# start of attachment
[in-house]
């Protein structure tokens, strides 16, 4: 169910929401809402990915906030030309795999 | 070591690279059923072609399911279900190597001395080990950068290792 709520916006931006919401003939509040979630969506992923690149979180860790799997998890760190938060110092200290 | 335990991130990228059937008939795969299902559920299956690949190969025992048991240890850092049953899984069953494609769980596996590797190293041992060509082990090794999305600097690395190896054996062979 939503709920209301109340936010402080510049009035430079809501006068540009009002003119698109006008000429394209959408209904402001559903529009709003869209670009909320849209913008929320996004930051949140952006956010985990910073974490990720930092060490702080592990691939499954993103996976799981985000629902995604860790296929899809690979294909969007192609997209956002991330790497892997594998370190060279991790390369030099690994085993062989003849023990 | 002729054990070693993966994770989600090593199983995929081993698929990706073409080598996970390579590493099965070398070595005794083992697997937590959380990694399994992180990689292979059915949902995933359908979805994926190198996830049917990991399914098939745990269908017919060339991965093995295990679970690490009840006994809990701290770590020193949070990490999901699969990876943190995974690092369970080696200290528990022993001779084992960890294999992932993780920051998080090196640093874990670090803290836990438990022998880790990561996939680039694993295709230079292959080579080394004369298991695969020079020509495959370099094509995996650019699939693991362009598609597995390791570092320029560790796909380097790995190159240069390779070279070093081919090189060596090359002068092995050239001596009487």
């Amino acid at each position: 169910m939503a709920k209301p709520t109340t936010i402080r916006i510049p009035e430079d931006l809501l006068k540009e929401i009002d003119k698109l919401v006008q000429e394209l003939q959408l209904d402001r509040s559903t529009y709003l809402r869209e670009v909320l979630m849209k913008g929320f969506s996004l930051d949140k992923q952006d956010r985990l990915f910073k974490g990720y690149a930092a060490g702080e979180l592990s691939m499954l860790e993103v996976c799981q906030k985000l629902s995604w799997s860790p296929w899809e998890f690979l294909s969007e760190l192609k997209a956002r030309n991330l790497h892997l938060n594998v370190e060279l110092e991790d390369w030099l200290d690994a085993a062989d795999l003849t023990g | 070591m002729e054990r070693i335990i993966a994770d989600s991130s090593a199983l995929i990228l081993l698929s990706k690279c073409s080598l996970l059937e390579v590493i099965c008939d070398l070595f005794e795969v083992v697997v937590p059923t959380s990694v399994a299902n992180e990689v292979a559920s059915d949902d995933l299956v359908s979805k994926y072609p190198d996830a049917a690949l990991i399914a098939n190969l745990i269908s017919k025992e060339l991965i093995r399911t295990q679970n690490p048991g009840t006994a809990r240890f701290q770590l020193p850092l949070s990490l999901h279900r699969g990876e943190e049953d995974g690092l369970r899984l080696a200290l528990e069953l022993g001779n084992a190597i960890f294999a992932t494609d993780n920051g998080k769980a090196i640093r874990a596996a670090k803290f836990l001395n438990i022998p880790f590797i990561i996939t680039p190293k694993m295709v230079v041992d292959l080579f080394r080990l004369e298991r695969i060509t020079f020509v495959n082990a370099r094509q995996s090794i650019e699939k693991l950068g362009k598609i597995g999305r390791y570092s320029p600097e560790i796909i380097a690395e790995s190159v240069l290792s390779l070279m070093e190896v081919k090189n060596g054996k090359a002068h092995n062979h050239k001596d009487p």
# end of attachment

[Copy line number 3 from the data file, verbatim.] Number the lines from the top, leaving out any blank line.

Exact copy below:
């Amino acid at each position: 169910m939503a709920k209301p709520t109340t936010i402080r916006i510049p009035e430079d931006l809501l006068k540009e929401i009002d003119k698109l919401v006008q000429e394209l003939q959408l209904d402001r509040s559903t529009y709003l809402r869209e670009v909320l979630m849209k913008g929320f969506s996004l930051d949140k992923q952006d956010r985990l990915f910073k974490g990720y690149a930092a060490g702080e979180l592990s691939m499954l860790e993103v996976c799981q906030k985000l629902s995604w799997s860790p296929w899809e998890f690979l294909s969007e760190l192609k997209a956002r030309n991330l790497h892997l938060n594998v370190e060279l110092e991790d390369w030099l200290d690994a085993a062989d795999l003849t023990g | 070591m002729e054990r070693i335990i993966a994770d989600s991130s090593a199983l995929i990228l081993l698929s990706k690279c073409s080598l996970l059937e390579v590493i099965c008939d070398l070595f005794e795969v083992v697997v937590p059923t959380s990694v399994a299902n992180e990689v292979a559920s059915d949902d995933l299956v359908s979805k994926y072609p190198d996830a049917a690949l990991i399914a098939n190969l745990i269908s017919k025992e060339l991965i093995r399911t295990q679970n690490p048991g009840t006994a809990r240890f701290q770590l020193p850092l949070s990490l999901h279900r699969g990876e943190e049953d995974g690092l369970r899984l080696a200290l528990e069953l022993g001779n084992a190597i960890f294999a992932t494609d993780n920051g998080k769980a090196i640093r874990a596996a670090k803290f836990l001395n438990i022998p880790f590797i990561i996939t680039p190293k694993m295709v230079v041992d292959l080579f080394r080990l004369e298991r695969i060509t020079f020509v495959n082990a370099r094509q995996s090794i650019e699939k693991l950068g362009k598609i597995g999305r390791y570092s320029p600097e560790i796909i380097a690395e790995s190159v240069l290792s390779l070279m070093e190896v081919k090189n060596g054996k090359a002068h092995n062979h050239k001596d009487p």